Biology Student Completes Research Internship at Harvard
Veronika Tews is starting her senior year with some major research credentials under her belt. The biology major spent the summer taking part in a research internship at Harvard University.
She learned of the internship at last year’s Society for Integrative and Comparative Biology (SICB) conference. But the opportunity to work in Cambridge didn’t come easily.
“It was a lot of reading papers and proving that I knew enough to be there,” she says.
Once in the lab, Tews worked with a graduate student for 40 hours a week, studying the gut development of three different species of tadpoles—including a carnivorous species.
“These carnivorous tadpoles essentially have adult stomachs,” she says. “We were looking at the genes that allow this species of tadpole to have adult stomachs from hatching.”
Tews anesthetized tadpoles at different stages of development and placed them in wax, allowing her to see the formation of the stomach. She also performed staining, which allowed her to look at cartilage formation and different cell types. In addition to her research, Tews learned about the different ways that labs are run.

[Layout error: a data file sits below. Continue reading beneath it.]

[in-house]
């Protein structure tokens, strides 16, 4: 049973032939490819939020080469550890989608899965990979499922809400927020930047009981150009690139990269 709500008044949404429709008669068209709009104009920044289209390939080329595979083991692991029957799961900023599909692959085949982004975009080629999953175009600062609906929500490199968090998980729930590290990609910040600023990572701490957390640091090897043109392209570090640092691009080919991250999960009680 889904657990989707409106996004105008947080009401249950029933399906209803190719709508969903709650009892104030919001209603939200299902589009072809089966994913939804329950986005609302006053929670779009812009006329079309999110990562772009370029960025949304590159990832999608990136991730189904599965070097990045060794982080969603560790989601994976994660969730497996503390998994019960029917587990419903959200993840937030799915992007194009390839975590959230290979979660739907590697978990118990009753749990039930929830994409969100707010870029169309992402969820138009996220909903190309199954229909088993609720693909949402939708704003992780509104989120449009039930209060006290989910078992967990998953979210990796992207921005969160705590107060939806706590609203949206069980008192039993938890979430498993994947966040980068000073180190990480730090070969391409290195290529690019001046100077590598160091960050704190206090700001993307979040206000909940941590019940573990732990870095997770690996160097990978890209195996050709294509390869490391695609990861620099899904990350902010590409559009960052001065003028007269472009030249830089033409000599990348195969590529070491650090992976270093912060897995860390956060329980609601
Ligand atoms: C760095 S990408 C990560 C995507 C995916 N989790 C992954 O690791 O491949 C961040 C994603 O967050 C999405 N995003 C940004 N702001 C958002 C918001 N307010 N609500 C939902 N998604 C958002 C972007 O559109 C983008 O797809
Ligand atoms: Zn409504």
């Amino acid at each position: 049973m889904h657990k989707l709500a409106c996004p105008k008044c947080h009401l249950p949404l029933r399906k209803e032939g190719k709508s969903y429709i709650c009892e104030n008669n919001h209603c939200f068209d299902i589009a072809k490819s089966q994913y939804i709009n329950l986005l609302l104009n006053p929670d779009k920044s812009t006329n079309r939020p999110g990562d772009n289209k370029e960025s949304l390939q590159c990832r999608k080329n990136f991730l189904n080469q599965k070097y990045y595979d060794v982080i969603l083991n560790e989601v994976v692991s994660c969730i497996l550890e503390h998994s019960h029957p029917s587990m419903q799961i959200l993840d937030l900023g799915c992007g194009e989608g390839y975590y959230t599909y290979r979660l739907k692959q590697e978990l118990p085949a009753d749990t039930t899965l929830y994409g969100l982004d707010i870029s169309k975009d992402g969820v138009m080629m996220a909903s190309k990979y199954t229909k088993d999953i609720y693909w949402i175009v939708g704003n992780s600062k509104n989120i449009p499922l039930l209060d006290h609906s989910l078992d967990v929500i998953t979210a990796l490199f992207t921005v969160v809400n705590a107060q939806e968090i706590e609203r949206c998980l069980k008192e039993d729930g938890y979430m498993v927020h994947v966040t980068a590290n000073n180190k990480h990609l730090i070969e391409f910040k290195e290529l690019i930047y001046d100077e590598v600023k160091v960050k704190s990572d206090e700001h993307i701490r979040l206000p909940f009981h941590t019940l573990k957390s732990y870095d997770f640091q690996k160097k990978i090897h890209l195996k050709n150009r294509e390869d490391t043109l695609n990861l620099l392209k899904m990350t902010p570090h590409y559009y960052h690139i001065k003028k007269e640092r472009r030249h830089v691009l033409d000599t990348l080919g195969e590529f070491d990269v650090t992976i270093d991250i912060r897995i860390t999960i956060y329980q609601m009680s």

“It was different than my lab here at DeSales, where we have seven people. It was nice to see that when you’re working independently, you’re working independently. Everything you do is on you.”
Tews, who plans to go onto graduate school after graduation, previously took part in DeSales’ Summer Undergraduate Research Fellowship (SURF) in the Natural Sciences, a program that pays students to conduct research. She credits her classes and lab experience with preparing her for her time at Harvard.
“I spend between 10 and 12 hours a week in the lab here, on top of classes and working. I make it my priority over almost everything else in my life.”
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